What is the most prominent example of reuse of open scientific data?

+6 votes
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asked Aug 15, 2015 in Open Science by Thomas (915 points)

A major part of open science is data sharing and an increasingly large amount of scientific data is now being shared publicly and freely. A question, however, remains about the extent to which such data are actually used in further scientific work (as opposed to mere verification or reproduction of the original results). What is the most prominent example of new scientific work completed using data reused from earlier open science projects?



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commented Aug 18, 2015 by Alexander Konovalov (135 points)
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commented Aug 18, 2015 by rmounce (110 points)
Human Genome Project has definitely gotta be up there as a biggy. GenBank / Nucleotide sequence sharing in general too.

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1 Answer

+4 votes
answered Aug 16, 2015 by Daniel Mietchen (1,200 points)

I don't know about a ranking that would provide the answer to your question, but would be interested in seeing one, so off we go.

I agree that the platforms mentioned by Ross are amongst the most likely contenders, and I recently read Analyzing data citation practices using the Data Citation Index, which found

that the repository with more citations is specialized in Crystallography (Crystallography Open Database), followed by the Protein Data Bank (Biochemistry &Molecular Biology) and the Inter-university Consortium for Political and Social Research (Social Sciences, Interdisciplinary.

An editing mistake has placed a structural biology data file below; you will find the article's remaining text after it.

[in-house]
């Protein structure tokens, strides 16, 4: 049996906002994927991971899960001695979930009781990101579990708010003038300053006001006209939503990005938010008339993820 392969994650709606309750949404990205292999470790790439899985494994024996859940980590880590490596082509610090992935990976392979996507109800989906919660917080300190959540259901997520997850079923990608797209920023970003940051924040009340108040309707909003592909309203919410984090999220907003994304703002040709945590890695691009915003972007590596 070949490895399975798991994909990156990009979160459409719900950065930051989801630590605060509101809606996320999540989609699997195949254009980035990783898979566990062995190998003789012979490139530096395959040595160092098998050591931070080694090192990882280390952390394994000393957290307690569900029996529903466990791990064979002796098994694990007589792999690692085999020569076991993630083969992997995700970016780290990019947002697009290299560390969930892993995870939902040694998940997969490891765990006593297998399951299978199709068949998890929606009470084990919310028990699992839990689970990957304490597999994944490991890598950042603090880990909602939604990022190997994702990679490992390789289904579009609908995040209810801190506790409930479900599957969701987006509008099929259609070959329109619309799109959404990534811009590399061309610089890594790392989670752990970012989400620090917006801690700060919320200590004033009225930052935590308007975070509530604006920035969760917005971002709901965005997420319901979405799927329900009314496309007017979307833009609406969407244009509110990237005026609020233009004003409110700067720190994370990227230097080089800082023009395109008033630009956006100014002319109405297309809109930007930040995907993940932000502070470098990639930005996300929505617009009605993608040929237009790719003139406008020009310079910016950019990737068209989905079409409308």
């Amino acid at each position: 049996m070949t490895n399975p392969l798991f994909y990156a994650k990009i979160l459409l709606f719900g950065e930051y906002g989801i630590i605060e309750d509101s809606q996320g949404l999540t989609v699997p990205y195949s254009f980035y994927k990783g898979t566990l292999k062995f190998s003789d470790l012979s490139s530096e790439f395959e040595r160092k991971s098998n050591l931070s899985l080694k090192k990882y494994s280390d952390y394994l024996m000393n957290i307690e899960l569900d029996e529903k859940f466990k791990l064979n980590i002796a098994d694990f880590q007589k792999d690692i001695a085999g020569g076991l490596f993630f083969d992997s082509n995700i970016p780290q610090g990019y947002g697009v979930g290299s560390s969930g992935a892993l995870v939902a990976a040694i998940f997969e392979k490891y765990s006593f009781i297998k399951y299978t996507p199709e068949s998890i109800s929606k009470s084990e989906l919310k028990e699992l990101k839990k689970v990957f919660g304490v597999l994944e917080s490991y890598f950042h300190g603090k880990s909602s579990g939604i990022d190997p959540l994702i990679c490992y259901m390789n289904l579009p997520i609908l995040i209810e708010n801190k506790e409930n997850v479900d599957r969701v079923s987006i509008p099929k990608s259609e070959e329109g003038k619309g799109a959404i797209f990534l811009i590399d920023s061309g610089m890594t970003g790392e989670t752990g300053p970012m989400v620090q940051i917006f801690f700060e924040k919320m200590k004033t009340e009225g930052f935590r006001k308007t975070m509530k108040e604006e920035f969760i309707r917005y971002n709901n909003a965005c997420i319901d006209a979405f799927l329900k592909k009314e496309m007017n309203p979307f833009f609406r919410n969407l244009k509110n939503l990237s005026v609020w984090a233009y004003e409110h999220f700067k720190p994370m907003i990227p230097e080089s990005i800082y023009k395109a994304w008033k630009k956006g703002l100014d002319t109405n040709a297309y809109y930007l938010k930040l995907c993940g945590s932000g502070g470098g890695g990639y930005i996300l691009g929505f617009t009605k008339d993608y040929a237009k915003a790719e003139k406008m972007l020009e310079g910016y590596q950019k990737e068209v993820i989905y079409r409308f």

Other resources that are widely used include PubMed/ MEDLINE (which are not open in the sense of the Open Definition but useful for comparison), the Sloan Digital Sky Survey and the Database of Genotypes and Phenotypes.

So, to get a first rough idea of the scale of use we are talking about here, let's throw all of these (either using complete titles or abbreviations) into Google Scholar and record the number of hits:

  1. "PubMed" 5,430,000
  2. "MEDLINE" 1,250,000
  3. "Genbank" 720,000
  4. "Protein Data Bank" 182,000
  5. protein PDB 142,000
  6. "Human Genome Project" 86,600
  7. "Sloan Digital Sky Survey" 38,000
  8. "UniProt" 47,400
  9. crystallography COD 49,800
  10. dbGaP 44,200
  11. "database of Genotypes and Phenotypes" 40,700
  12. "Inter-university Consortium for Political and Social Research" 23,800
  13. ICPSR data 20,800
  14. HGP genome 11,900
  15. "Crystallography Open Database" 596

Of these, the PubMed one is an outlier, due to many articles simply having a PubMed ID, rather than using PubMed. The results for MEDLINE include things like papers by people named Medline, but probably most are legit for our purposes, whereas the difference between crystallography COD and "Crystallography Open Database" illustrates that this method may well be off target by several orders of magnitude.



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